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A Rap for Saviano

A Rap for Saviano

George De Stefano (October 26, 2008)

Neapolitan rapper Luca "Lucariello" Caiazzo and Roberto Saviano collaborated on "Cappotto di Legno," a rap that gets inside the head of a young camorrista


Neapolitan rapper Luca Caiazzo aka Lucariello keeps faith with the music’s function as social commentary, eschewing the getting paid/getting laid clichés that have come to dominate much American rap.


His latest, “Cappotto di Legno,” is a collaboration with Roberto Saviano, and it’s about the journalist’s murder. Or rather, it gets inside the head of a young gangster who’d like to kill the Gomorra author.


Saviano actually initiated the partnership with the rapper, who also records and performs with the band Almamegretta.  Saviano, a fan of Lucariello’s album, “Quiet,” contacted Lucariello and suggested they create a piece. (The music is by pianist and bandleader Ezio Bosso, from Torino.) The title, “Cappotto di Legno” (Wooden Overcoat), was chosen by Saviano. Lucariello told La Repubblica that “the idea to describe his murder was mine and he accepted it. Roberto provided necessary input, in terms of images and information, a role I’d say was ‘journalistic,’ and his supervision and approval of what came out was fundamental. He liked the emotional impact of the song.”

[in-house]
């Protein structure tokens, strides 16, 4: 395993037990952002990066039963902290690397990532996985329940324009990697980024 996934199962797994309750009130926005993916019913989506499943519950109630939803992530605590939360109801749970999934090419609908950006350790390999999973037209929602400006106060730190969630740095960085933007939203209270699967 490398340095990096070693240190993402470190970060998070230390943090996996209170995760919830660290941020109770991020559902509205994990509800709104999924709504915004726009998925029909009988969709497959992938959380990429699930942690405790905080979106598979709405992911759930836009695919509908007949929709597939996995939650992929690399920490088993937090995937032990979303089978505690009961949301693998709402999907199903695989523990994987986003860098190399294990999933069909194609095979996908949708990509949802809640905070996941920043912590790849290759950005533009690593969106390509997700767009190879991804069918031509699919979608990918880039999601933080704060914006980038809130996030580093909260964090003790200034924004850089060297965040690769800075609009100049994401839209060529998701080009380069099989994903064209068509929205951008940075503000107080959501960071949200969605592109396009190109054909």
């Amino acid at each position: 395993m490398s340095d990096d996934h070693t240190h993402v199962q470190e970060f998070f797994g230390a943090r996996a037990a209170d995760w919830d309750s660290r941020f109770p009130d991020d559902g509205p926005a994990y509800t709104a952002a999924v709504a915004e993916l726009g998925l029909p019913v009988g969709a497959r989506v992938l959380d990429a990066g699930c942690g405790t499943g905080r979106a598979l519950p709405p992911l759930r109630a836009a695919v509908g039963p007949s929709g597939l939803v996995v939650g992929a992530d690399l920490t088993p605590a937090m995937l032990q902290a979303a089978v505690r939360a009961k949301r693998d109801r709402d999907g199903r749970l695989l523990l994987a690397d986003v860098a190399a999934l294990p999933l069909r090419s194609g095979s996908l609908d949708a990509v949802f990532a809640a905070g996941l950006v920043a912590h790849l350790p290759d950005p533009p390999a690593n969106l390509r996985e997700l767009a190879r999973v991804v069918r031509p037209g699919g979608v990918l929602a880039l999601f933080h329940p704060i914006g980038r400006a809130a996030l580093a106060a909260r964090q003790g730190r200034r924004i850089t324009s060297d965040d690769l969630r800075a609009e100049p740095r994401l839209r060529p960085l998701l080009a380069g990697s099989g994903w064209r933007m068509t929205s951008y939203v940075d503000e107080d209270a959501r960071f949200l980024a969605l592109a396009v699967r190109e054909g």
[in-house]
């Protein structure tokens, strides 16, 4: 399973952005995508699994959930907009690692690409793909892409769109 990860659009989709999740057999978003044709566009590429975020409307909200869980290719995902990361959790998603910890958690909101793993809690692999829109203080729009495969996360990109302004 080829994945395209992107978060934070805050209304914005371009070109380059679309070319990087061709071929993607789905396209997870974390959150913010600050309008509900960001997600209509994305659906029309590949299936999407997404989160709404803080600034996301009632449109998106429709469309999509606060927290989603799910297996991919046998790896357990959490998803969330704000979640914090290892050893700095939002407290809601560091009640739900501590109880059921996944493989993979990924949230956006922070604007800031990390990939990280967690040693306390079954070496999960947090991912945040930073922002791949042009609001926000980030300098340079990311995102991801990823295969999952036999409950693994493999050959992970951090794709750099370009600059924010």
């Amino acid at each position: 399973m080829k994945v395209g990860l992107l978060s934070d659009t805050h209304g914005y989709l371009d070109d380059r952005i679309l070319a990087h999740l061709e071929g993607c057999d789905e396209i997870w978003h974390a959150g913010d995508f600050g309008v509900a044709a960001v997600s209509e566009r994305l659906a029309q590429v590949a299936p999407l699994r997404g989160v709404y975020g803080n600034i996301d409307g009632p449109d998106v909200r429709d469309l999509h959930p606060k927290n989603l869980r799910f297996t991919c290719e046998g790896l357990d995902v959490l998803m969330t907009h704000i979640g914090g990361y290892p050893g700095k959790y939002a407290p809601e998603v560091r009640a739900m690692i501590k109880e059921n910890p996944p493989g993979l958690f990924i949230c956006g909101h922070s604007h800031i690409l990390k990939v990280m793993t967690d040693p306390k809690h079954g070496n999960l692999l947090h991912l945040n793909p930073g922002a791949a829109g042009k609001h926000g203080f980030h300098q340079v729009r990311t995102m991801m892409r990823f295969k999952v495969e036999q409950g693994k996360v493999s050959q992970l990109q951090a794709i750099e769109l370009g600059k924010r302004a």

The track’s main character is a young camorrista who rides around on his motorbike searching for his victim. He parrots the slurs against Saviano made by Nicola Schiavone, the father of the imprisoned mob boss Francesco “Sandokan” Schiavone, who called the author a “clown.”

Though most of the words reflect the hoodlum's perspective,"Cappotto di Legno" begins and ends with commentary about Casal di Principe, the camorra-dominated town on the outskirts of Naples whose horrific criminal violence Saviano exposes in Gomorra. Interestingly, Casal di Principe is described in the song as a place that gay people enter at their own risk.

The success of the Lucariello-Saviano collaboration on “Cappotto di Legno” has led the rapper and the writer to consider working together again, perhaps on an entire album.

 Lucariello’s website:


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